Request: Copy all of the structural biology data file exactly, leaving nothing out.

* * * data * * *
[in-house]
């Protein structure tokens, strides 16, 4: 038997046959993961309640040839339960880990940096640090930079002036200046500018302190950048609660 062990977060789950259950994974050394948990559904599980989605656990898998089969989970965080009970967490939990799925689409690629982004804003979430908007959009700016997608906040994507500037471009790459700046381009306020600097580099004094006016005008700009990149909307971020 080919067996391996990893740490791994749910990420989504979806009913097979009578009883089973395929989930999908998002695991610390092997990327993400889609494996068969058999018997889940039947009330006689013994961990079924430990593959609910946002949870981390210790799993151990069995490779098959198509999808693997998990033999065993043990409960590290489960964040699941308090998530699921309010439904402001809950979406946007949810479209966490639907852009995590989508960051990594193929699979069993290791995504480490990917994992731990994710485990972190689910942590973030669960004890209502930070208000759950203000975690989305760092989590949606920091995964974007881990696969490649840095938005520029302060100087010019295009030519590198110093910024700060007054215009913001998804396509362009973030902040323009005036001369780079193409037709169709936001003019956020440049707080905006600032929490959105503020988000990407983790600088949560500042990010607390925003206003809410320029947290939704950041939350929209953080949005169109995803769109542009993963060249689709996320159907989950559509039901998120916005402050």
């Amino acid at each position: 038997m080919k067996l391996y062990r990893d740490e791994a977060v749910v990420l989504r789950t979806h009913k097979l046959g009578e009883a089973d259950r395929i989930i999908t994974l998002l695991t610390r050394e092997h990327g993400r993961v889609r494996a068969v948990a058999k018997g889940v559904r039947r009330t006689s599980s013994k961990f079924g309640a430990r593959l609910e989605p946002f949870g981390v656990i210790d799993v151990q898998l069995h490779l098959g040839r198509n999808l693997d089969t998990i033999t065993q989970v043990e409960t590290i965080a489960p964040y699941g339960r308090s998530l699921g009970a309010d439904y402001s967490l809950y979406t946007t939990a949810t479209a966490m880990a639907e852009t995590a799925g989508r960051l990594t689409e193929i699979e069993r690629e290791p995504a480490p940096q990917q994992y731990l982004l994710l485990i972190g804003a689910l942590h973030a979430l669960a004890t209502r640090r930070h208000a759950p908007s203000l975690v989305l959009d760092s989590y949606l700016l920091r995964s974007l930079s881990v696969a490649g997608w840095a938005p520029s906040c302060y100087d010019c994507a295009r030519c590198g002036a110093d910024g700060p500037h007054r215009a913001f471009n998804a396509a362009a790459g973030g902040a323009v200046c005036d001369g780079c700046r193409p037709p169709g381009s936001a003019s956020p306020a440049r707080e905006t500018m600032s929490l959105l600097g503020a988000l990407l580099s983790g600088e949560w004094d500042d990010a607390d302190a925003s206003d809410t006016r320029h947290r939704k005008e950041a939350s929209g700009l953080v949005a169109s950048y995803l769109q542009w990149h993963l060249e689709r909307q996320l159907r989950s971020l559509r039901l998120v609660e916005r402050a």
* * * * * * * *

[in-house]
């Protein structure tokens, strides 16, 4: 038997046959993961309640040839339960880990940096640090930079002036200046500018302190950048609660 062990977060789950259950994974050394948990559904599980989605656990898998089969989970965080009970967490939990799925689409690629982004804003979430908007959009700016997608906040994507500037471009790459700046381009306020600097580099004094006016005008700009990149909307971020 080919067996391996990893740490791994749910990420989504979806009913097979009578009883089973395929989930999908998002695991610390092997990327993400889609494996068969058999018997889940039947009330006689013994961990079924430990593959609910946002949870981390210790799993151990069995490779098959198509999808693997998990033999065993043990409960590290489960964040699941308090998530699921309010439904402001809950979406946007949810479209966490639907852009995590989508960051990594193929699979069993290791995504480490990917994992731990994710485990972190689910942590973030669960004890209502930070208000759950203000975690989305760092989590949606920091995964974007881990696969490649840095938005520029302060100087010019295009030519590198110093910024700060007054215009913001998804396509362009973030902040323009005036001369780079193409037709169709936001003019956020440049707080905006600032929490959105503020988000990407983790600088949560500042990010607390925003206003809410320029947290939704950041939350929209953080949005169109995803769109542009993963060249689709996320159907989950559509039901998120916005402050």
């Amino acid at each position: 038997m080919k067996l391996y062990r990893d740490e791994a977060v749910v990420l989504r789950t979806h009913k097979l046959g009578e009883a089973d259950r395929i989930i999908t994974l998002l695991t610390r050394e092997h990327g993400r993961v889609r494996a068969v948990a058999k018997g889940v559904r039947r009330t006689s599980s013994k961990f079924g309640a430990r593959l609910e989605p946002f949870g981390v656990i210790d799993v151990q898998l069995h490779l098959g040839r198509n999808l693997d089969t998990i033999t065993q989970v043990e409960t590290i965080a489960p964040y699941g339960r308090s998530l699921g009970a309010d439904y402001s967490l809950y979406t946007t939990a949810t479209a966490m880990a639907e852009t995590a799925g989508r960051l990594t689409e193929i699979e069993r690629e290791p995504a480490p940096q990917q994992y731990l982004l994710l485990i972190g804003a689910l942590h973030a979430l669960a004890t209502r640090r930070h208000a759950p908007s203000l975690v989305l959009d760092s989590y949606l700016l920091r995964s974007l930079s881990v696969a490649g997608w840095a938005p520029s906040c302060y100087d010019c994507a295009r030519c590198g002036a110093d910024g700060p500037h007054r215009a913001f471009n998804a396509a362009a790459g973030g902040a323009v200046c005036d001369g780079c700046r193409p037709p169709g381009s936001a003019s956020p306020a440049r707080e905006t500018m600032s929490l959105l600097g503020a988000l990407l580099s983790g600088e949560w004094d500042d990010a607390d302190a925003s206003d809410t006016r320029h947290r939704k005008e950041a939350s929209g700009l953080v949005a169109s950048y995803l769109q542009w990149h993963l060249e689709r909307q996320l159907r989950s971020l559509r039901l998120v609660e916005r402050a």